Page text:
Old San Juan is a monument to the past, but most of the rest of the city is planted firmly in the 21st century and draws migrants island-wide and from farther afield to jobs in its businesses and industries. The city captivates residents and visitors alike with its vibrant lifestyle as well as its balmy beaches, pulsing nightclubs, globe-spanning restaurants, and world-class museums. Once you set foot in this city, you may never want to leave.
Puerto Rico’s capital is most commonly associated with the colonial streets and forts of Old San Juan, but that’s only part of the picture. San Juan is a major metropolis, radiating out from the bay on the Atlantic Ocean that was discovered by Juan Ponce de León. More than a third of the island’s 4 million citizens proudly call themselves sanjuaneros. Old San Juan is a monument to the past, but most of the rest of the city is planted firmly in the 21st century and draws residents island-wide and from farther afield to jobs in its businesses and industries. The city captivates residents and visitors alike with its vibrant lifestyle as well as its balmy beaches, pulsing nightclubs, globe-spanning restaurants, and world-class museums. Once you set foot in this city, you may never want to leave.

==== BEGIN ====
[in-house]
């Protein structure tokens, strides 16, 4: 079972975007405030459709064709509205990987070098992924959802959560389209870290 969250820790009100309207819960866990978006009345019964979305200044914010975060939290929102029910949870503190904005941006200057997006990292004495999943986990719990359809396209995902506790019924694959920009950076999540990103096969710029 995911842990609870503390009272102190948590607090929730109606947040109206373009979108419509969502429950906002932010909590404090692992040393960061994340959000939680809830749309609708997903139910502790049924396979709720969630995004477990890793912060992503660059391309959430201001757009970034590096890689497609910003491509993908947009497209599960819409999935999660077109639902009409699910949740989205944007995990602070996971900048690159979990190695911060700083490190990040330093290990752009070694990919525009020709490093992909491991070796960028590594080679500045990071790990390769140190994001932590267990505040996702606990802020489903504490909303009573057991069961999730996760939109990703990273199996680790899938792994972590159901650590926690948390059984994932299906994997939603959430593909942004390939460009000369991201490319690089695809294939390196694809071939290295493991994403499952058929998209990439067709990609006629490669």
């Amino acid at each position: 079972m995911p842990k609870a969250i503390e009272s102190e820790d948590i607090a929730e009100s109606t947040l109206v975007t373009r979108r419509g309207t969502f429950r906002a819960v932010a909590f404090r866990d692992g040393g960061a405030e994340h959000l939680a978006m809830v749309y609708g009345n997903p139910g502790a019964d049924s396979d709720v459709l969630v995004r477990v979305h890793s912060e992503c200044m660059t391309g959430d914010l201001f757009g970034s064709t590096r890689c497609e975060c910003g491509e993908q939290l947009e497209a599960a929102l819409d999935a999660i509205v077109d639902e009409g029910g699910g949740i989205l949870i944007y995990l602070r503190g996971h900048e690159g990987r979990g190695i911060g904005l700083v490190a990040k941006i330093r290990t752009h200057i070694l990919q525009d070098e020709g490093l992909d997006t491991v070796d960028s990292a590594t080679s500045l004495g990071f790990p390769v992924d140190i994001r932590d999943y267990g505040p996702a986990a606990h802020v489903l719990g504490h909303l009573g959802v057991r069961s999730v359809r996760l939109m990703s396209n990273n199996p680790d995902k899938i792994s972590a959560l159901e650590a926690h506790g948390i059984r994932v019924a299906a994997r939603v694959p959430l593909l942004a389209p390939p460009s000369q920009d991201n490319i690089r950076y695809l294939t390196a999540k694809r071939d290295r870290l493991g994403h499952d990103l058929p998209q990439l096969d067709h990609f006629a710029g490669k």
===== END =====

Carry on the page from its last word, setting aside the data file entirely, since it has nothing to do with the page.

POINTS OF INTEREST